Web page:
B.B. St. Roman says she carries a weapon in her role as executive director of the Homeless Assistance Unit of the New Orleans Police Department, but it’s not what you might think.
“In my job, my smile is my weapon,” says St. Roman, who has been leading her department’s homeless outreach efforts since 2004. “In working with the homeless, the most important thing is that you go out there with a smile, showing that you’re happy to see them. You need a friendly, calm, and kind approach, because that’s what they’re missing. They’re missing that attention. They’re missing that love.”
Compassion was a major theme as St. Roman shared stories of her work and suggestions for how to confront homelessness during a symposium Jan. 31 at the University of Maryland School of Social Work. The 90-minute event, which drew a crowd of 60-plus, was sponsored by the University of Maryland, Baltimore (UMB) Police Force and its Campus Outreach and Support Team (COAST), which was launched last fall by Chief Alice Cary, MS.
Cary attended the symposium along with COAST leader Lt. Matthew Johnson, other UMB police officers, members of the Baltimore Police Department’s Homeless Outreach Team (HOT), and University students, staff, and faculty. Johnson introduced St. Roman, who spent a week in Baltimore observing the homeless outreach efforts of UMB and city agencies and offering insights from her 15 years of service in the Big Easy.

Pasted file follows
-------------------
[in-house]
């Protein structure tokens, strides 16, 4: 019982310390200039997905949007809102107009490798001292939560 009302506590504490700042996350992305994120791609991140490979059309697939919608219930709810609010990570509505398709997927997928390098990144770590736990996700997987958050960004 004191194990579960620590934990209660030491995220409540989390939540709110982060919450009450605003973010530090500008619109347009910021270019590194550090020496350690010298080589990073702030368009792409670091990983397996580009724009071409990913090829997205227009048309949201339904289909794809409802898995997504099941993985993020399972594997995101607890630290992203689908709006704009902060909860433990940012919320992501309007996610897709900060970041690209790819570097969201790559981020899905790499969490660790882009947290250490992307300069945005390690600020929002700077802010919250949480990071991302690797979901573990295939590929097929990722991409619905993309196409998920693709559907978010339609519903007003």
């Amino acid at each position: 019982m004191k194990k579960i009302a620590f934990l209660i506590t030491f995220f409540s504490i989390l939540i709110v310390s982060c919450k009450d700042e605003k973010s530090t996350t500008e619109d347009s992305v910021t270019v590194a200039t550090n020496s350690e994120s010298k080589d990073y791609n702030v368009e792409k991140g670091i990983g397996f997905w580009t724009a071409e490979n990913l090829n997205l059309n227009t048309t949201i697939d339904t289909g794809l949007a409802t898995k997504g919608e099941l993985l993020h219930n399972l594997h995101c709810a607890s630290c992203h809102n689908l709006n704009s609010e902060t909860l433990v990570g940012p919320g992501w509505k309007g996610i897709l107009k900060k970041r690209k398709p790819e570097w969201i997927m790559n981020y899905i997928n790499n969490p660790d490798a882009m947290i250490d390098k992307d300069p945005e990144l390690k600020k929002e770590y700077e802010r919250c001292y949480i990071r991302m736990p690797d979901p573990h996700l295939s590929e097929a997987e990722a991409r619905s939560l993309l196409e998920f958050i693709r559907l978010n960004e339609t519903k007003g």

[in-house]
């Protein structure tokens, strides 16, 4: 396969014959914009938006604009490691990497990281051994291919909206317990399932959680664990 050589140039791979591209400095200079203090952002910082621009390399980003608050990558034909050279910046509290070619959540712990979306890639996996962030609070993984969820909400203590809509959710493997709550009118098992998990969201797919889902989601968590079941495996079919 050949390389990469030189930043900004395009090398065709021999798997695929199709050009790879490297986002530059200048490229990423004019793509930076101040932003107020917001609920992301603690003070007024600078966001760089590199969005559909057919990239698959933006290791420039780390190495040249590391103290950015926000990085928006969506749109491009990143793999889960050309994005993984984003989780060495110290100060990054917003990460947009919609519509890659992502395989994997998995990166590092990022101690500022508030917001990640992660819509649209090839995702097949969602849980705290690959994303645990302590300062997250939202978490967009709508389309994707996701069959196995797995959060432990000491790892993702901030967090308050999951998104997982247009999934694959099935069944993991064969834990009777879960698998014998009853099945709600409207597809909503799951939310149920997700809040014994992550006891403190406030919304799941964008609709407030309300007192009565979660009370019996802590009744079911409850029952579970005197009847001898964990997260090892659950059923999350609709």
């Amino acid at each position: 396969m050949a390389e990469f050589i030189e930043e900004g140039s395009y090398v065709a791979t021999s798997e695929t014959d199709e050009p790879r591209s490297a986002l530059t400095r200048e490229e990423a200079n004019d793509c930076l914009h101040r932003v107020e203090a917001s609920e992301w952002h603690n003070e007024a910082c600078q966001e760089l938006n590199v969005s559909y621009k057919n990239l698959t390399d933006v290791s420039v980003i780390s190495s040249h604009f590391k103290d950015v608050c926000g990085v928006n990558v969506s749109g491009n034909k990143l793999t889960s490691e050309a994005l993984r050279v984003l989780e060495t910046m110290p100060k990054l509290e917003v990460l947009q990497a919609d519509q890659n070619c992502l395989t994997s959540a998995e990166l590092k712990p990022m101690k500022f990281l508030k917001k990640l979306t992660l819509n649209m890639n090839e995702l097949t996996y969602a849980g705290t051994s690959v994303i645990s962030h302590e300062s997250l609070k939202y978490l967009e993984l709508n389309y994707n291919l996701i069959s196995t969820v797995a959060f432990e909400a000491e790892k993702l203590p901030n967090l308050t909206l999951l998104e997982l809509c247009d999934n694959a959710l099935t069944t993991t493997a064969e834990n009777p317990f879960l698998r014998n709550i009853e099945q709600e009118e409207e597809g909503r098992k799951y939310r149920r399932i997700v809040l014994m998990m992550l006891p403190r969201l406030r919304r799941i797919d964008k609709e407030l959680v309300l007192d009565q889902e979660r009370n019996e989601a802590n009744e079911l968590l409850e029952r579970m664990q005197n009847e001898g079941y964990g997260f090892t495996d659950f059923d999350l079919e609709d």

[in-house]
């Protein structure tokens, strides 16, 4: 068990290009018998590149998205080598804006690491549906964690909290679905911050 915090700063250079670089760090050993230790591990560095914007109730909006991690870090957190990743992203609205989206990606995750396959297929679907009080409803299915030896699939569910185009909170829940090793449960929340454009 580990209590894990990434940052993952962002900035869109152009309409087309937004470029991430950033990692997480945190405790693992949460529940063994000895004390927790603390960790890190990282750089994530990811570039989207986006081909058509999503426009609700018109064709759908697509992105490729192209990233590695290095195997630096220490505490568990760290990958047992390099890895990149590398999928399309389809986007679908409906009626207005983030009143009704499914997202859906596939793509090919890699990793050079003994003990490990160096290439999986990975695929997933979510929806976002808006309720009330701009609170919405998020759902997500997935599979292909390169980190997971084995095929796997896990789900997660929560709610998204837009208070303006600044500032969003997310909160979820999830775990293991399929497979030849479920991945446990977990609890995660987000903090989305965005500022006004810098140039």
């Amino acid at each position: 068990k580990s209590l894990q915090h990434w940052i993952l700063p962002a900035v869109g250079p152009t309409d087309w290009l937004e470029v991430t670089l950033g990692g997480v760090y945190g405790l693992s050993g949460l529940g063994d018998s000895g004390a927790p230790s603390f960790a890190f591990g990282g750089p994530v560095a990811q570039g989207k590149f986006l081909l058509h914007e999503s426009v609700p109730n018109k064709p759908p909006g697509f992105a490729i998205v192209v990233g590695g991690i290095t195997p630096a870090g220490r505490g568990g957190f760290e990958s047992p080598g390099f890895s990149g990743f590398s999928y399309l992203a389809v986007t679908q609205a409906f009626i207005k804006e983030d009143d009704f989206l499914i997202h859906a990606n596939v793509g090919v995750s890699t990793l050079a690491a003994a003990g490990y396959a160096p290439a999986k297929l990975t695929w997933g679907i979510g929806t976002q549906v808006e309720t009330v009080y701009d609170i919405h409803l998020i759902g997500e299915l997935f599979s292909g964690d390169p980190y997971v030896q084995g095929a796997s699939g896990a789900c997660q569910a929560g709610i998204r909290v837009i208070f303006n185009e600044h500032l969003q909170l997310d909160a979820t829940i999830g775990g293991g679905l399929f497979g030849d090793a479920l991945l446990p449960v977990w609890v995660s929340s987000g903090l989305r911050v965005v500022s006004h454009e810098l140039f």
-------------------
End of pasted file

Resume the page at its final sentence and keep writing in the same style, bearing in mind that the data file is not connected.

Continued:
Connecting the homeless to services was stressed, as was the need for police, local government, nonprofits, and the community to work together. Indeed, after the event, attendees milled around sharing contact information and a student who chairs a homelessness council at the School of Social Work was gathering names and numbers.
“We’ve got to start talking to each other,” says Cary, who considers the launch of the COAST unit as the proudest moment of her first six months on the job. “We need forums like this, because look at all the networking that’s being done. It’s the start of good things, just improving our communication with Baltimore City partners.”
St. Roman began her talk stressing that it’s important to find out the homeless person’s backstory, recalling a man who couldn’t renew his riverboat captain’s license because of diabetes, a bricklayer who became blind, and a mother of five who suffered from schizophrenia.
“If you ever get a chance to sit down with a homeless person and find out what they used to do, you would be so surprised at how they had regular lives,” St. Roman says. “They had jobs, families, everything was going fine, and then suddenly — bam! — they fell out of the situation and they’re out in the street with nothing.”
Transportation is a major issue for the homeless, so St. Roman uses a 10-passenger van in New Orleans to take people to medical appointments, shelters, and government agencies to get state IDs, which are needed to receive services. She also hands out cards with information about emergency or domestic violence shelters, detox facilities, permanent housing programs, meals, veterans’ services, mental health centers, and more.